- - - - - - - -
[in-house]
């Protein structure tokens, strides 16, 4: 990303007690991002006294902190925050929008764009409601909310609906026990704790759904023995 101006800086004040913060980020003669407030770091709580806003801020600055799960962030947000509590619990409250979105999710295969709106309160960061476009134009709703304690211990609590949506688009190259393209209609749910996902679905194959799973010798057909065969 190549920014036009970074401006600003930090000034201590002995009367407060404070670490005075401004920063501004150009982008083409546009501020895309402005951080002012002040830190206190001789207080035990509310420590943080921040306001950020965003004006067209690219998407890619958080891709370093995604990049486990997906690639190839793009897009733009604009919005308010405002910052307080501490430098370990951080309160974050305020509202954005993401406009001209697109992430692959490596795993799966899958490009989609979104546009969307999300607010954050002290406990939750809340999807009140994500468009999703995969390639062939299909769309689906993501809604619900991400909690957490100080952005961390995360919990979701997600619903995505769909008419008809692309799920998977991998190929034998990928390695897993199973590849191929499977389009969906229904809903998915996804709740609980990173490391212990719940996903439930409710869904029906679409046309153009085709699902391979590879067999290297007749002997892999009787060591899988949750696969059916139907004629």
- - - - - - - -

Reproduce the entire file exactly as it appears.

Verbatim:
[in-house]
């Protein structure tokens, strides 16, 4: 990303007690991002006294902190925050929008764009409601909310609906026990704790759904023995 101006800086004040913060980020003669407030770091709580806003801020600055799960962030947000509590619990409250979105999710295969709106309160960061476009134009709703304690211990609590949506688009190259393209209609749910996902679905194959799973010798057909065969 190549920014036009970074401006600003930090000034201590002995009367407060404070670490005075401004920063501004150009982008083409546009501020895309402005951080002012002040830190206190001789207080035990509310420590943080921040306001950020965003004006067209690219998407890619958080891709370093995604990049486990997906690639190839793009897009733009604009919005308010405002910052307080501490430098370990951080309160974050305020509202954005993401406009001209697109992430692959490596795993799966899958490009989609979104546009969307999300607010954050002290406990939750809340999807009140994500468009999703995969390639062939299909769309689906993501809604619900991400909690957490100080952005961390995360919990979701997600619903995505769909008419008809692309799920998977991998190929034998990928390695897993199973590849191929499977389009969906229904809903998915996804709740609980990173490391212990719940996903439930409710869904029906679409046309153009085709699902391979590879067999290297007749002997892999009787060591899988949750696969059916139907004629």